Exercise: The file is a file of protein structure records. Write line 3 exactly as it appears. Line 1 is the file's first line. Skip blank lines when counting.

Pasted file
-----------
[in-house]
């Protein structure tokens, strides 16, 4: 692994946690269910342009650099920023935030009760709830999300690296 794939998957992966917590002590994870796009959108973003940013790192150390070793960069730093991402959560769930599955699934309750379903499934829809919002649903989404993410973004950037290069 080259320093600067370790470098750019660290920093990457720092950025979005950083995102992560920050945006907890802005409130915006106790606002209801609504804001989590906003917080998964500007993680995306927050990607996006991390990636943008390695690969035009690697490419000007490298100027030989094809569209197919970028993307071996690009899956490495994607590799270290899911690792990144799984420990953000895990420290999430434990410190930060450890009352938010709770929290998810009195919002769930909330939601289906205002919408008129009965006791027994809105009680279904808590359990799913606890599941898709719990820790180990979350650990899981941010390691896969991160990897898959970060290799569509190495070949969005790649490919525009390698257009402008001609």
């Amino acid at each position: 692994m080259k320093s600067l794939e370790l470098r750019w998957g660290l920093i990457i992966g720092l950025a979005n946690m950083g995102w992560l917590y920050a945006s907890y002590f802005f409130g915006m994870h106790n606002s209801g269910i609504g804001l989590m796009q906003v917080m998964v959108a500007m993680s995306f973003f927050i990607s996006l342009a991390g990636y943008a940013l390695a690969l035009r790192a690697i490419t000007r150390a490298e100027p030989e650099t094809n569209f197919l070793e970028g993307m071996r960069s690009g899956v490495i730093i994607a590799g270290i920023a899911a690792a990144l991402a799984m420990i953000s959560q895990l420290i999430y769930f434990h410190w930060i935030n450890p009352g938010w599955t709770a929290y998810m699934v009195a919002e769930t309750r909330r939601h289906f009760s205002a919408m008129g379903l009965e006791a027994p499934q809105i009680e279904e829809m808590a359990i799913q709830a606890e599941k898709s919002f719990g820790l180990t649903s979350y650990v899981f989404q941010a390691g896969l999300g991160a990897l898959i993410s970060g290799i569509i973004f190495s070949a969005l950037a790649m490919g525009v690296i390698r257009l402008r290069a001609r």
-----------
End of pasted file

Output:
């Amino acid at each position: 692994m080259k320093s600067l794939e370790l470098r750019w998957g660290l920093i990457i992966g720092l950025a979005n946690m950083g995102w992560l917590y920050a945006s907890y002590f802005f409130g915006m994870h106790n606002s209801g269910i609504g804001l989590m796009q906003v917080m998964v959108a500007m993680s995306f973003f927050i990607s996006l342009a991390g990636y943008a940013l390695a690969l035009r790192a690697i490419t000007r150390a490298e100027p030989e650099t094809n569209f197919l070793e970028g993307m071996r960069s690009g899956v490495i730093i994607a590799g270290i920023a899911a690792a990144l991402a799984m420990i953000s959560q895990l420290i999430y769930f434990h410190w930060i935030n450890p009352g938010w599955t709770a929290y998810m699934v009195a919002e769930t309750r909330r939601h289906f009760s205002a919408m008129g379903l009965e006791a027994p499934q809105i009680e279904e829809m808590a359990i799913q709830a606890e599941k898709s919002f719990g820790l180990t649903s979350y650990v899981f989404q941010a390691g896969l999300g991160a990897l898959i993410s970060g290799i569509i973004f190495s070949a969005l950037a790649m490919g525009v690296i390698r257009l402008r290069a001609r």